Friday, May 27, 2016

Daily Corrections Clips


Ron Jones, CBS

FOLSOM (CBS13) — Dozens of women in prison learned technical skills that could help keep them from ending up back behind bars.

Some of the women are coming out of prison in less than 30 days and are hoping to find a career.

It could be any graduation ceremony across the country. There are congratulatory speeches and diplomas, but there are no caps or gowns. Fenced in behind barbed wire and concrete, the graduates aren’t allowed to leave.

Good Day

Inmates from Folsom Prison are giving back in the most unusual way.

The Associated Press

An accomplice of a man convicted decades ago of killing 14 young men and boys then dumping their naked bodies along Southern California freeways has been killed in prison, officials said Thursday.

Gregory Miley, 54, died Wednesday after being attacked two days earlier by another inmate in an exercise yard at Mule Creek State Prison, state corrections department spokesman Joe Orlando said. Mule Creek houses about 3,000 inmates in Ione, about 40 miles southeast of Sacramento.


Mari Erin Roth, Plumas County News

Dennis Kordalewski headed for the airport in Rhode Island at 3 a.m. on May 9, to attend the parole hearing May 12, of Darrell Glenn Welch in Ione. Welch was convicted of killing Kordalewski's brother, Stephen. Welch is serving a sentence of 34 years to life for the murder that took place May 16, 1991.

The two men, Stephen Kordalewski, age 30, and Welch, age 31, were arguing inside a Quincy bar, known as "The Bank Club." The bartender on duty said that Welch was aggressively accusing Kordalewski of being a drug enforcement agent. Being disruptive, the two were told to take their disagreement outside, and authorities were called.


Chris Rooney, Twin City Times

San Quentin State Prison doesn’t really fit in with its Marin County neighbors — some of the most dangerous criminals just a stone’s throw from a community with a serious hippie background. Also, in a liberal environment, the prison is one of the state’s few providers of the death penalty. It’s just not a match made in Heaven.

However, it looks like voters will be chiming in on the death penalty this November, either expediting — or eliminating — executions.

A campaign supporting a ballot initiative to speed up executions for inmates on death row in California submitted signatures last week to appear on the same ballot that is expected to include an opposing measure to entirely repeal capital punishment.


Sudhin Thanawala, KPCC

The California Supreme Court on Thursday rejected a challenge to a criminal sentence of 50 years to life for a juvenile convicted of murder who argued that the punishment violated a U.S. Supreme Court decision because it was the equivalent of life without parole and required by law.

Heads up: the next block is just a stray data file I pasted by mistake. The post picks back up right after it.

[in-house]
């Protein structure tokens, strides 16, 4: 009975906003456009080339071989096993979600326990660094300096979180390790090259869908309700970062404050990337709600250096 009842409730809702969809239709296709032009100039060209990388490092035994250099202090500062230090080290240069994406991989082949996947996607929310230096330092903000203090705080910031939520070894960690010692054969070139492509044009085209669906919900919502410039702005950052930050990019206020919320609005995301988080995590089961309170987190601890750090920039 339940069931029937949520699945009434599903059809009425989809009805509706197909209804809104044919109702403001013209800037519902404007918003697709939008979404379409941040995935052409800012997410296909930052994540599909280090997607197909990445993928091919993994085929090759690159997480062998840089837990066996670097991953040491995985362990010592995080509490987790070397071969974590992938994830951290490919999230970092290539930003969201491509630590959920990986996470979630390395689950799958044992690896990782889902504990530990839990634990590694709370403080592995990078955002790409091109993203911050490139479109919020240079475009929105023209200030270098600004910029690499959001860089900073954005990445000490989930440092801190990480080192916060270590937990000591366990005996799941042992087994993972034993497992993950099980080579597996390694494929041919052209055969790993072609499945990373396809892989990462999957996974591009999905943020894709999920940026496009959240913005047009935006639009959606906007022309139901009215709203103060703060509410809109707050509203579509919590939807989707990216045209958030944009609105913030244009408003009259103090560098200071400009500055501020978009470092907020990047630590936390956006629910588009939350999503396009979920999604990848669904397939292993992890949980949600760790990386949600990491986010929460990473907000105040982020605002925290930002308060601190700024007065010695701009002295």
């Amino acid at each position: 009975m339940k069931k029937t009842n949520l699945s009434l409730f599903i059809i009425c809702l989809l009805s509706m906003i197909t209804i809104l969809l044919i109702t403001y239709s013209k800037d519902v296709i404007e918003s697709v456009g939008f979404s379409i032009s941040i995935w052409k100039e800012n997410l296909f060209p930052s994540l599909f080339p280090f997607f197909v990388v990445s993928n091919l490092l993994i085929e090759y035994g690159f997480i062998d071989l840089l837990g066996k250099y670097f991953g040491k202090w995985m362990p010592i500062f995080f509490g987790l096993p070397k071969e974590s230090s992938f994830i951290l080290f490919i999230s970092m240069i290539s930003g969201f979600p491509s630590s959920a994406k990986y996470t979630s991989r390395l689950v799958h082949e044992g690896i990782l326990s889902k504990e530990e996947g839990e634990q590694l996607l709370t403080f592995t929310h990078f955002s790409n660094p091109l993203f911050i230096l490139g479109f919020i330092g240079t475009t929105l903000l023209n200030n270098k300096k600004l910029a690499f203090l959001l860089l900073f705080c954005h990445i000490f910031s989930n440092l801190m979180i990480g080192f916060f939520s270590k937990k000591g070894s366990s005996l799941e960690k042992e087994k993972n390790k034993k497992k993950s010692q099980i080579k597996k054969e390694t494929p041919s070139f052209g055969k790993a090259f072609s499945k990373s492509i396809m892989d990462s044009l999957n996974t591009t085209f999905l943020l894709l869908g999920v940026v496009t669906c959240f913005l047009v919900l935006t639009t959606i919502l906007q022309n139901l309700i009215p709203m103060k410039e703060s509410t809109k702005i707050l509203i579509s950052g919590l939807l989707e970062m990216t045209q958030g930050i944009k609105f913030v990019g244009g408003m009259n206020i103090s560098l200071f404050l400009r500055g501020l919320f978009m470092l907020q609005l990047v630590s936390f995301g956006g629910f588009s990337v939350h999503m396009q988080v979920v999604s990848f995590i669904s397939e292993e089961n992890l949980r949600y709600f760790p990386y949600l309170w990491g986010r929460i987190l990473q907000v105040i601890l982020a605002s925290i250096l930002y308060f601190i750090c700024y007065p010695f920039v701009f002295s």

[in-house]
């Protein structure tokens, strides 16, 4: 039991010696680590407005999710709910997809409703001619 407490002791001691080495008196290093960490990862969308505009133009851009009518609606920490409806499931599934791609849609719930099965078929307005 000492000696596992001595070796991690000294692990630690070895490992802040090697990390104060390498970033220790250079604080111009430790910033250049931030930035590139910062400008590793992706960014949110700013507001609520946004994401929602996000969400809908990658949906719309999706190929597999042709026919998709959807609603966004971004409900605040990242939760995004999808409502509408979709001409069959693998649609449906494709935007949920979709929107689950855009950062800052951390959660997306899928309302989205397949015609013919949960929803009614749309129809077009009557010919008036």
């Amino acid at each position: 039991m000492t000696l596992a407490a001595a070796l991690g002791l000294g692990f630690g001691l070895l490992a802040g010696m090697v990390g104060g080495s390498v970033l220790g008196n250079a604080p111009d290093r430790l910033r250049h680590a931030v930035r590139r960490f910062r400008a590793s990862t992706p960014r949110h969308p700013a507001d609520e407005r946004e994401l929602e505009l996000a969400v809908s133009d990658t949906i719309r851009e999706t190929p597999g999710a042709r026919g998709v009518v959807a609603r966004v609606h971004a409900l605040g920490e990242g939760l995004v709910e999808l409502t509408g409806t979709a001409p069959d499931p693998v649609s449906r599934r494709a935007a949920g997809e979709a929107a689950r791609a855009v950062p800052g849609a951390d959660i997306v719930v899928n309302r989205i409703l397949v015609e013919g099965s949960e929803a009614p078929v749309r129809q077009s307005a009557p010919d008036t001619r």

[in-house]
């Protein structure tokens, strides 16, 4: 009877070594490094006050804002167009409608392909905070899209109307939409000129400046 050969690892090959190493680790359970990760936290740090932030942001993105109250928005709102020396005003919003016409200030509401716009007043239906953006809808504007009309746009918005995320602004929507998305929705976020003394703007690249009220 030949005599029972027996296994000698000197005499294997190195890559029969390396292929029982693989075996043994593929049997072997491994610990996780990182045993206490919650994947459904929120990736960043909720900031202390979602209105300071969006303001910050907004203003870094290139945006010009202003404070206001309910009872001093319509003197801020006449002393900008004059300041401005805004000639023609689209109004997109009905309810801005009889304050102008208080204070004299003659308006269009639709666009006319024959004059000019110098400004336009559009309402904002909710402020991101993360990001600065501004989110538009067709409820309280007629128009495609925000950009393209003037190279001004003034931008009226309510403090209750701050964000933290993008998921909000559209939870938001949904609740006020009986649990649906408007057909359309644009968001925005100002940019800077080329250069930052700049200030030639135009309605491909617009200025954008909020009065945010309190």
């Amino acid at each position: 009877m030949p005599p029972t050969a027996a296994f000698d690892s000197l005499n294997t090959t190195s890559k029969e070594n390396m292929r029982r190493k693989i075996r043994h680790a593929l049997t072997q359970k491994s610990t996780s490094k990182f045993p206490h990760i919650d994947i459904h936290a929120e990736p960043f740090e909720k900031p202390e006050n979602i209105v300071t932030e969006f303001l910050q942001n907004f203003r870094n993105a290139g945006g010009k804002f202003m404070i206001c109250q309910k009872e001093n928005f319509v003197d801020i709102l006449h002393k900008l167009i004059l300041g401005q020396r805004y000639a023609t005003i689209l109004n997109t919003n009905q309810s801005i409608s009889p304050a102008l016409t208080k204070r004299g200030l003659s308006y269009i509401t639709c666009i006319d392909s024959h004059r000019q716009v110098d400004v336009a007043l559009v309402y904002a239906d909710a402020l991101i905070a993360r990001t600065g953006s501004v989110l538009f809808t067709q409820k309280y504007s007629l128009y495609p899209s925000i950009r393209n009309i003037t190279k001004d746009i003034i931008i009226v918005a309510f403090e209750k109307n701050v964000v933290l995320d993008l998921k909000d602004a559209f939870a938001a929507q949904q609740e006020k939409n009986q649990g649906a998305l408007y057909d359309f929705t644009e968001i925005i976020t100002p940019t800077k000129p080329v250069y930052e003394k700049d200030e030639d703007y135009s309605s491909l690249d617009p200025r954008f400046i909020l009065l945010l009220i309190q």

In a unanimous ruling, the California high court cited a state law that gives juvenile offenders the right to a parole hearing within 25 years.

The Tribune

In a trial the judge called one of the most difficult cases he’s presided over, two former prison guards were acquitted Thursday of all charges against them in the death of a well-known North County vineyard manager following a 2014 fight outside a San Miguel bar.

Before a San Luis Obispo courtroom packed with family and friends of both the victim and the defendants, a jury found Travis Woolf, 37, of San Miguel and Sergio Aranda, 36, of Salinas not guilty of manslaughter and assault charges in the death of La Vista Vineyards manager Alvaro Medrano, 54, who suffered fatal brain injuries in a fight involving at least eight people outside the Elkhorn Bar on Sept. 7, 2014.

Dom Pruett, The Reporter

With help from the Fairfield Police Department, Solano County Sheriff’s Office, Solano County Probation Department, California Department of Parole, and California State Prison, Solano, the Vacaville Police Department’s Vice Unit enacted its Probation Parole Sweep Wednesday.

Beginning at 10 a.m., Vacaville Police personnel, along with the 65 officers from the six agencies who assisted, split into seven mixed teams, each with specific targets to their team, Vacaville Investigations Lt. Matt Lydon said. Each team had a Vacaville Police Department representative, and it was Vacaville who was responsible for processing each arrest. In total, approximately 100 locations throughout Vacaville were targeted on that day, which ran until 8 p.m, Lydon confirmed.